Nineteenth Century and After: A Monthly Review, Volume 11

Front Cover
Nineteenth Century and After Limited., 1882
 

Contents

Other editions - View all

Common terms and phrases

Popular passages

Page 472 - This royal throne of kings, this scepter'd isle, This earth of majesty, this seat of Mars, This other Eden, demi-paradise ; This fortress built by Nature for herself Against infection and the hand of war ; This happy breed of men, this little world, This precious stone set in the silver sea, Which serves it in the office of a wall, Or as a moat defensive to a house, S Against the envy of less happier lands ; This blessed plot, this earth, this realm, this England...
Page 472 - Which serves it in the office of a wall Or as a moat defensive to a house, Against the envy of less happier lands; This blessed plot, this earth, this realm, this England, This nurse, this teeming womb of royal kings, Fear'd by their breed and famous by their birth, Renowned for their deeds as far from home For Christian service and true chivalry, As is the sepulchre in stubborn Jewry Of the world's ransom, blessed Mary's Son : This land of such dear souls, this dear, dear land, Dear for her reputation...
Page 797 - O Romeo, Romeo ! wherefore art thou Romeo ? Deny thy father and refuse thy name; Or, if thou wilt not, be but sworn my love, And I'll no longer be a Capulet.
Page 122 - Party is a body of men united, for promoting by their joint endeavours the national interest, upon some particular principle in which they are all agreed.
Page 472 - This land of such dear souls, this dear dear land, Dear for her reputation through the world, Is now leased out, I die pronouncing it, Like to a tenement or pelting farm : England, bound in with the triumphant sea, Whose rocky shore beats back the envious siege Of watery Neptune, is now bound in with shame, With inky blots and rotten parchment bonds : That England, that was wont to conquer others, Hath made a shameful conquest of itself.
Page 263 - The best that can be said of them is, that they are befooled by their own fancies, and the victims of distempered brains and ill habits of body.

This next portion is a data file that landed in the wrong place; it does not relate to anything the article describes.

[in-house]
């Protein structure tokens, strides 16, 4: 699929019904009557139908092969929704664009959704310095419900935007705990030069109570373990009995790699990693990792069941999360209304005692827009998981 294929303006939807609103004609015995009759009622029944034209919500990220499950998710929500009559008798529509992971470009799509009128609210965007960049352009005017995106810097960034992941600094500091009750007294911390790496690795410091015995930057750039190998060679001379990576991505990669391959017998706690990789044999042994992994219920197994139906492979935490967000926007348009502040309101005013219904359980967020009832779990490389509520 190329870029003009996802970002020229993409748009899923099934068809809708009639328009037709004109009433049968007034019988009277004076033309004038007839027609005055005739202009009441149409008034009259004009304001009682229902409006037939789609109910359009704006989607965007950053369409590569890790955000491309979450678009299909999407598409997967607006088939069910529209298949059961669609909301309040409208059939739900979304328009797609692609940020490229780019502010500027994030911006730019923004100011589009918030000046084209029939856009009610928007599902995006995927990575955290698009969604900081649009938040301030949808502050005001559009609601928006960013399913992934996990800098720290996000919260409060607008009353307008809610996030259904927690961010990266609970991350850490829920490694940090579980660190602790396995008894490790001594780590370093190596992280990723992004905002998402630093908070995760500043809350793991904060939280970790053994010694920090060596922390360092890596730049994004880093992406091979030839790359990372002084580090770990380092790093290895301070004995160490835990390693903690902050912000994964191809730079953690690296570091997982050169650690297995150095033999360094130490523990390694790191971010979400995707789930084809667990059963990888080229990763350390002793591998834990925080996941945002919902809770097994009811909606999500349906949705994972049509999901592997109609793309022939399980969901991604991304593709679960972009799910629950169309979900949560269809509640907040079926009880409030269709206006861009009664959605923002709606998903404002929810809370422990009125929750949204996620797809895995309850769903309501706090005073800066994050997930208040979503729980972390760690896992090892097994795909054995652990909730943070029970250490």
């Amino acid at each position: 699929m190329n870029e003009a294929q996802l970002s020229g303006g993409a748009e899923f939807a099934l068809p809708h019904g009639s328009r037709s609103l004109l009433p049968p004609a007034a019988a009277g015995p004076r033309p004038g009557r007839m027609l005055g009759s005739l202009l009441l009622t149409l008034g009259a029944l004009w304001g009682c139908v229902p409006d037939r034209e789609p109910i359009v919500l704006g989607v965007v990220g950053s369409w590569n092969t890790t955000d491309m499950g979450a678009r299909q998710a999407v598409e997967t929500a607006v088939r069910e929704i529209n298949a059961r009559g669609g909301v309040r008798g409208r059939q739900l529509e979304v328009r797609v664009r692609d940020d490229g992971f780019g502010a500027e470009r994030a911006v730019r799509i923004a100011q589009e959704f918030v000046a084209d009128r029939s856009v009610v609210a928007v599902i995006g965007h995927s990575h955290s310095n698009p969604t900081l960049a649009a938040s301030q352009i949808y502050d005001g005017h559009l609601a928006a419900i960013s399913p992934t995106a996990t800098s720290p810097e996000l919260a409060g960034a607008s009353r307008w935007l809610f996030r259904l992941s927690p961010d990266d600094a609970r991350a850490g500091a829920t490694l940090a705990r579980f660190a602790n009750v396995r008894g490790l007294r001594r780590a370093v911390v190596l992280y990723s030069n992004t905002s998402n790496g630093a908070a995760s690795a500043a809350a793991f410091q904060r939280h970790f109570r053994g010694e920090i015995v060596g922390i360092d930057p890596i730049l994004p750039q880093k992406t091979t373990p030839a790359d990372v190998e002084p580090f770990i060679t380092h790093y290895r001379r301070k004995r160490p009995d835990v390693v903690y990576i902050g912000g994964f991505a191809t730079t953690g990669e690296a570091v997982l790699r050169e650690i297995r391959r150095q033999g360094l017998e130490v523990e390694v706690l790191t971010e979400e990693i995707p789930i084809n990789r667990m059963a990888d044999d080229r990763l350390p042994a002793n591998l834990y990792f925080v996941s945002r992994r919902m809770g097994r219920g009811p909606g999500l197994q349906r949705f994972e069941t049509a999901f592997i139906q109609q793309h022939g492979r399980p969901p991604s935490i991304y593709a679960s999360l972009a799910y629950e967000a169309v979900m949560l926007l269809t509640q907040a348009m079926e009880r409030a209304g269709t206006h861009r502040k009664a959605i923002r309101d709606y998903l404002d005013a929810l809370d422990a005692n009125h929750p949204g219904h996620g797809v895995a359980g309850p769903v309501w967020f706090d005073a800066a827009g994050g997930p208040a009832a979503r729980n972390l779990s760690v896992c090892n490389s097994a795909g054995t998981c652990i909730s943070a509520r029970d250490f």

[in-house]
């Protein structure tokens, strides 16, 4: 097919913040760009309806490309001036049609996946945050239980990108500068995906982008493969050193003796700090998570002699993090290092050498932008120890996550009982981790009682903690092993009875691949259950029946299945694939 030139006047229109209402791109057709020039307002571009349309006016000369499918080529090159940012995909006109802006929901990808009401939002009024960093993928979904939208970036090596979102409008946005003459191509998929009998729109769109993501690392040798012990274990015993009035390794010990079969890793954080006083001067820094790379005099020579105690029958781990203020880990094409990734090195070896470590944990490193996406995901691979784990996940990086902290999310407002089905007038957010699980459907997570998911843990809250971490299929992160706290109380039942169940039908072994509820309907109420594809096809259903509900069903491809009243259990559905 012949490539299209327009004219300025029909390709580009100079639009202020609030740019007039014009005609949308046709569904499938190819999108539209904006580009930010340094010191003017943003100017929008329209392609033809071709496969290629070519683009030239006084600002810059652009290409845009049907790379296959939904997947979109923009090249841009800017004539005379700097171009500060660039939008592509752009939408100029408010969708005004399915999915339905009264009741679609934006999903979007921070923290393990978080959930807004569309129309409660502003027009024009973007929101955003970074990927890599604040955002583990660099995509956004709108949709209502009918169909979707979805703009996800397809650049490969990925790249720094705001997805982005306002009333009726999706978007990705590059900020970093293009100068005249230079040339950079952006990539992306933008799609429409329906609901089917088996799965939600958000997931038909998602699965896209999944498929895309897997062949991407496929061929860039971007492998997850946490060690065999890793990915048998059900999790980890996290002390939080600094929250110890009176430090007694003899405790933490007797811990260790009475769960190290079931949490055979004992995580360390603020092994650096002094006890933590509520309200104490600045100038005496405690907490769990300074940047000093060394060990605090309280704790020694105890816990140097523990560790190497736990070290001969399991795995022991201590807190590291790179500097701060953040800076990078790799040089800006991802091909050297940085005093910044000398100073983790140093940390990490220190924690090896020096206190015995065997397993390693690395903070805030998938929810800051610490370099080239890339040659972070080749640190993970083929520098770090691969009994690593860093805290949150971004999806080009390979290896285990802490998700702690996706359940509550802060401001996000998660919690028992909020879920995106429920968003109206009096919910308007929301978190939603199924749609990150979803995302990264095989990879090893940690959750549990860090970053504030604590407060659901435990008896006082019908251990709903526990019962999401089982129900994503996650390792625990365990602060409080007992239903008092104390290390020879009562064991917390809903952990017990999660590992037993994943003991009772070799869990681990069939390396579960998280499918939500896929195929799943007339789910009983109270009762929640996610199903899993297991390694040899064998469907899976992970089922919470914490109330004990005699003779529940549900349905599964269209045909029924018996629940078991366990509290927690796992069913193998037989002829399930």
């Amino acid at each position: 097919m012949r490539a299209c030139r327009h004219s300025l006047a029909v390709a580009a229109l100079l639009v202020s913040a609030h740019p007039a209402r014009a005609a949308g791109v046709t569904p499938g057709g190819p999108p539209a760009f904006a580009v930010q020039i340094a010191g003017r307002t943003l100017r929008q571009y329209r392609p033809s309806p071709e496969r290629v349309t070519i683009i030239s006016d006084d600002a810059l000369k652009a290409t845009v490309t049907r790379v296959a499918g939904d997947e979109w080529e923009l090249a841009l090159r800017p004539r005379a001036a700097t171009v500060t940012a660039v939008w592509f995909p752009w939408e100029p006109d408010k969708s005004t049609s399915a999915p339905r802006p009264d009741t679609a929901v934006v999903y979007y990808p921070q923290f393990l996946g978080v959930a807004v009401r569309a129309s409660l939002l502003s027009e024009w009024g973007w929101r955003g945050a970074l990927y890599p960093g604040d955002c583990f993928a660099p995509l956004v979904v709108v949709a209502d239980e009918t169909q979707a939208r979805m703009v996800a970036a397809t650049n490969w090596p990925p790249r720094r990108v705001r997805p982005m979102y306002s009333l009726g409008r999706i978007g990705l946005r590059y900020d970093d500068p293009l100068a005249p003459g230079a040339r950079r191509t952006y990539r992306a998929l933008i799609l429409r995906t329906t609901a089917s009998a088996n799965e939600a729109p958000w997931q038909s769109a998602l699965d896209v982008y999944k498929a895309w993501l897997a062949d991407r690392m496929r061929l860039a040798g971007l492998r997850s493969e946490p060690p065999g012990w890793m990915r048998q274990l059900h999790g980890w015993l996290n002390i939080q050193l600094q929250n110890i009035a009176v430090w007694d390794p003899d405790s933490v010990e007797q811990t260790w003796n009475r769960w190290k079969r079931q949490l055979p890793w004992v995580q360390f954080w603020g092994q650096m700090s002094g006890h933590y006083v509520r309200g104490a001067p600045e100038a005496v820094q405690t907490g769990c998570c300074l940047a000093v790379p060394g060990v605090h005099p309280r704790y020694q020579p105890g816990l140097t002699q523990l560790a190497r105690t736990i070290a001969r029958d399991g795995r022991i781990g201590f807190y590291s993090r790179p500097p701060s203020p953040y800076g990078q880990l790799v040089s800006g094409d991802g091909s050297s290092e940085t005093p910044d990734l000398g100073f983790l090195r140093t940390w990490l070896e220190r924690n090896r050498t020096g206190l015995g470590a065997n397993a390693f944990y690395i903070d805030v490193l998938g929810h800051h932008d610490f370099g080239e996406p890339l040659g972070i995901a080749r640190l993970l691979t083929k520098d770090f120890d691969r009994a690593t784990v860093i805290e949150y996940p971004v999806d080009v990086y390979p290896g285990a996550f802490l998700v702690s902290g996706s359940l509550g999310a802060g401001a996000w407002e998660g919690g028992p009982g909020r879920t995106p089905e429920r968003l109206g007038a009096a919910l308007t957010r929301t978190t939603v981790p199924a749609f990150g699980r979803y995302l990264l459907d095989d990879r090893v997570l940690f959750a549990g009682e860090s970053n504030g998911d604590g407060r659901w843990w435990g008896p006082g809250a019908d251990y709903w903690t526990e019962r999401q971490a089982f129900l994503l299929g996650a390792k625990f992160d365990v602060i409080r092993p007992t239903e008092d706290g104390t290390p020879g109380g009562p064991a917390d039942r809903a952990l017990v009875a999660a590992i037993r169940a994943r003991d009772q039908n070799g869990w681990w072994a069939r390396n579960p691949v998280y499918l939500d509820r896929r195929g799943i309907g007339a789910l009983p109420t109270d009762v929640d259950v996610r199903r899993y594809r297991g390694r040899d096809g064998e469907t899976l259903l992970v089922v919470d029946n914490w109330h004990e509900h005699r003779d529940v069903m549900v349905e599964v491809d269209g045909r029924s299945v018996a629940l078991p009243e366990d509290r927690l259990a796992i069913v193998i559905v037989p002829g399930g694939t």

Page 65 - To dream and dream, like yonder amber light, Which will not leave the myrrh-bush on the height; To hear each other's whisper'd speech; Eating the Lotos day by day, To watch the crisping ripples on the beach, And tender curving lines of creamy spray; To lend our hearts and spirits wholly To the influence of mild-minded melancholy...
Page 182 - I blow the bellows, I forge the steel, In all the shops of trade ; I hammer the ore, and turn the wheel, Where my arms of strength are made ; I manage the furnace, the mill, the mint ; I carry, I spin, I weave ; And all my doings I put into print On every Saturday eve. I've no muscle to weary, no breast to decay, No bones to be "laid on the shelf," And soon I intend you "may go and play," While I manage the world by myself.
Page 281 - ANOTHER year ! — another deadly blow ! Another mighty Empire overthrown ! And We are left, or shall be left, alone ; The last that dare to struggle with the Foe. 'Tis well ! from this day forward we shall know That in ourselves our safety must be sought ; That by our own right hands it must be wrought ; That we must stand unpropped, or be laid low.
Page 629 - Chaldeans, and soothsayers ; forasmuch as an excellent spirit, and knowledge, and understanding, interpreting of dreams, and showing of hard sentences, and dissolving of doubts, were found in the same Daniel, whom the king named Belteshazzar : now let Daniel be called, and he will show the interpretation.

Bibliographic information